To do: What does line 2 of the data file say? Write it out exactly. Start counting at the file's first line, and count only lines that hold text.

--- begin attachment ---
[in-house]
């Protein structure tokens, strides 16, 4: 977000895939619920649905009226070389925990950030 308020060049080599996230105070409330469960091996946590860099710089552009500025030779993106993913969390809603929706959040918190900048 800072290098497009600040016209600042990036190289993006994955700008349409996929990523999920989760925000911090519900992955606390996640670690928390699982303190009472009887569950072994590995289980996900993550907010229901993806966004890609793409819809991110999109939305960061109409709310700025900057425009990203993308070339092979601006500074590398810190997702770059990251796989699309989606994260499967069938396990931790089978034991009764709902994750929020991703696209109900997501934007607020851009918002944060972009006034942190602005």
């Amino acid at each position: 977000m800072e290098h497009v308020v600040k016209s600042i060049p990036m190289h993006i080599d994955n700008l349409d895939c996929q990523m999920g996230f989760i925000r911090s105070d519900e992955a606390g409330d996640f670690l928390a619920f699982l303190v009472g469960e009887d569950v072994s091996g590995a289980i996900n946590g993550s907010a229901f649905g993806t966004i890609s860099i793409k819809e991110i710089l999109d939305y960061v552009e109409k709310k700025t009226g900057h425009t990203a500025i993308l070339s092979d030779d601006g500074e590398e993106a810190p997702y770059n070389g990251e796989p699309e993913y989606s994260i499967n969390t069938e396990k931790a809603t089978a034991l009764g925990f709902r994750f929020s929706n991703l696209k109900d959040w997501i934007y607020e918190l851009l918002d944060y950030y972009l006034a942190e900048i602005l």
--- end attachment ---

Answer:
């Protein structure tokens, strides 16, 4: 977000895939619920649905009226070389925990950030 308020060049080599996230105070409330469960091996946590860099710089552009500025030779993106993913969390809603929706959040918190900048 800072290098497009600040016209600042990036190289993006994955700008349409996929990523999920989760925000911090519900992955606390996640670690928390699982303190009472009887569950072994590995289980996900993550907010229901993806966004890609793409819809991110999109939305960061109409709310700025900057425009990203993308070339092979601006500074590398810190997702770059990251796989699309989606994260499967069938396990931790089978034991009764709902994750929020991703696209109900997501934007607020851009918002944060972009006034942190602005």